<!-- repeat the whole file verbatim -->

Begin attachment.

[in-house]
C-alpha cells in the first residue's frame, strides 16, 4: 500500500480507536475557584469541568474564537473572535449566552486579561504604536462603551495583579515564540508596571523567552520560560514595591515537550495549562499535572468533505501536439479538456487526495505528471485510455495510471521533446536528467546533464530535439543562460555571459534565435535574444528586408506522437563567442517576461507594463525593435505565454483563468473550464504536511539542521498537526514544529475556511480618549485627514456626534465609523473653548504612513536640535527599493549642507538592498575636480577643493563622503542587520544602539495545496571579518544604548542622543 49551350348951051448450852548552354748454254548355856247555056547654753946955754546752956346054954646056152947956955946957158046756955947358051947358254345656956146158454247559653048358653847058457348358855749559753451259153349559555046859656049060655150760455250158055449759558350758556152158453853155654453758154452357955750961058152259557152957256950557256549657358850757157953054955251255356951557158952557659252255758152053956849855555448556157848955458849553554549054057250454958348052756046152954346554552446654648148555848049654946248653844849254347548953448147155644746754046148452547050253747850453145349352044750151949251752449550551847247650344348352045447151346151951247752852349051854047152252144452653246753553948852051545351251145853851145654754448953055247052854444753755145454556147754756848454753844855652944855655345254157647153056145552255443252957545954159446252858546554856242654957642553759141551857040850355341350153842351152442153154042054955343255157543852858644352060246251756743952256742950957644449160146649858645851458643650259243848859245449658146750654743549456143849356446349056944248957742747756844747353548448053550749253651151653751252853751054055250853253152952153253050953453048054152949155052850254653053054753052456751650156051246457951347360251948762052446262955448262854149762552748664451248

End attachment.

[in-house]
C-alpha cells in the first residue's frame, strides 16, 4: 500500500480507536475557584469541568474564537473572535449566552486579561504604536462603551495583579515564540508596571523567552520560560514595591515537550495549562499535572468533505501536439479538456487526495505528471485510455495510471521533446536528467546533464530535439543562460555571459534565435535574444528586408506522437563567442517576461507594463525593435505565454483563468473550464504536511539542521498537526514544529475556511480618549485627514456626534465609523473653548504612513536640535527599493549642507538592498575636480577643493563622503542587520544602539495545496571579518544604548542622543 49551350348951051448450852548552354748454254548355856247555056547654753946955754546752956346054954646056152947956955946957158046756955947358051947358254345656956146158454247559653048358653847058457348358855749559753451259153349559555046859656049060655150760455250158055449759558350758556152158453853155654453758154452357955750961058152259557152957256950557256549657358850757157953054955251255356951557158952557659252255758152053956849855555448556157848955458849553554549054057250454958348052756046152954346554552446654648148555848049654946248653844849254347548953448147155644746754046148452547050253747850453145349352044750151949251752449550551847247650344348352045447151346151951247752852349051854047152252144452653246753553948852051545351251145853851145654754448953055247052854444753755145454556147754756848454753844855652944855655345254157647153056145552255443252957545954159446252858546554856242654957642553759141551857040850355341350153842351152442153154042054955343255157543852858644352060246251756743952256742950957644449160146649858645851458643650259243848859245449658146750654743549456143849356446349056944248957742747756844747353548448053550749253651151653751252853751054055250853253152952153253050953453048054152949155052850254653053054753052456751650156051246457951347360251948762052446262955448262854149762552748664451248